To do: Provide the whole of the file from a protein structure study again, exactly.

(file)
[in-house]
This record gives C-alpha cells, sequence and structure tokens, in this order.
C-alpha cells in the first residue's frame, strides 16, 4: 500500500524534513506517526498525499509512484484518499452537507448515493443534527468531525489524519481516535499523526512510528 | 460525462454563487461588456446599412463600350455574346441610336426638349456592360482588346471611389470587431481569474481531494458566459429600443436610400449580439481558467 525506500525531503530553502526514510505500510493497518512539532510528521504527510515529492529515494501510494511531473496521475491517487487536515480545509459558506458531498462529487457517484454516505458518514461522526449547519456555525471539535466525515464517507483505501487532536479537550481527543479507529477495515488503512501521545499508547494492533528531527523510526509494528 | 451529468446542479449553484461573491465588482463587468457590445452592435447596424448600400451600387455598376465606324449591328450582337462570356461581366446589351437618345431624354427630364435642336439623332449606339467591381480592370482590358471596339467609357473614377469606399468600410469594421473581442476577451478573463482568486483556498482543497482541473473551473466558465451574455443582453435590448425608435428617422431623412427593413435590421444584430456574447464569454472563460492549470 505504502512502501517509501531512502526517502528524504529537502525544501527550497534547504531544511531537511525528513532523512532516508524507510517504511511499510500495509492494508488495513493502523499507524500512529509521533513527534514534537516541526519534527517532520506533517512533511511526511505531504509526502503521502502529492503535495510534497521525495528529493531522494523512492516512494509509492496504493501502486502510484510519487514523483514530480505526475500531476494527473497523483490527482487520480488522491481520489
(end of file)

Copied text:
[in-house]
This record gives C-alpha cells, sequence and structure tokens, in this order.
C-alpha cells in the first residue's frame, strides 16, 4: 500500500524534513506517526498525499509512484484518499452537507448515493443534527468531525489524519481516535499523526512510528 | 460525462454563487461588456446599412463600350455574346441610336426638349456592360482588346471611389470587431481569474481531494458566459429600443436610400449580439481558467 525506500525531503530553502526514510505500510493497518512539532510528521504527510515529492529515494501510494511531473496521475491517487487536515480545509459558506458531498462529487457517484454516505458518514461522526449547519456555525471539535466525515464517507483505501487532536479537550481527543479507529477495515488503512501521545499508547494492533528531527523510526509494528 | 451529468446542479449553484461573491465588482463587468457590445452592435447596424448600400451600387455598376465606324449591328450582337462570356461581366446589351437618345431624354427630364435642336439623332449606339467591381480592370482590358471596339467609357473614377469606399468600410469594421473581442476577451478573463482568486483556498482543497482541473473551473466558465451574455443582453435590448425608435428617422431623412427593413435590421444584430456574447464569454472563460492549470 505504502512502501517509501531512502526517502528524504529537502525544501527550497534547504531544511531537511525528513532523512532516508524507510517504511511499510500495509492494508488495513493502523499507524500512529509521533513527534514534537516541526519534527517532520506533517512533511511526511505531504509526502503521502502529492503535495510534497521525495528529493531522494523512492516512494509509492496504493501502486502510484510519487514523483514530480505526475500531476494527473497523483490527482487520480488522491481520489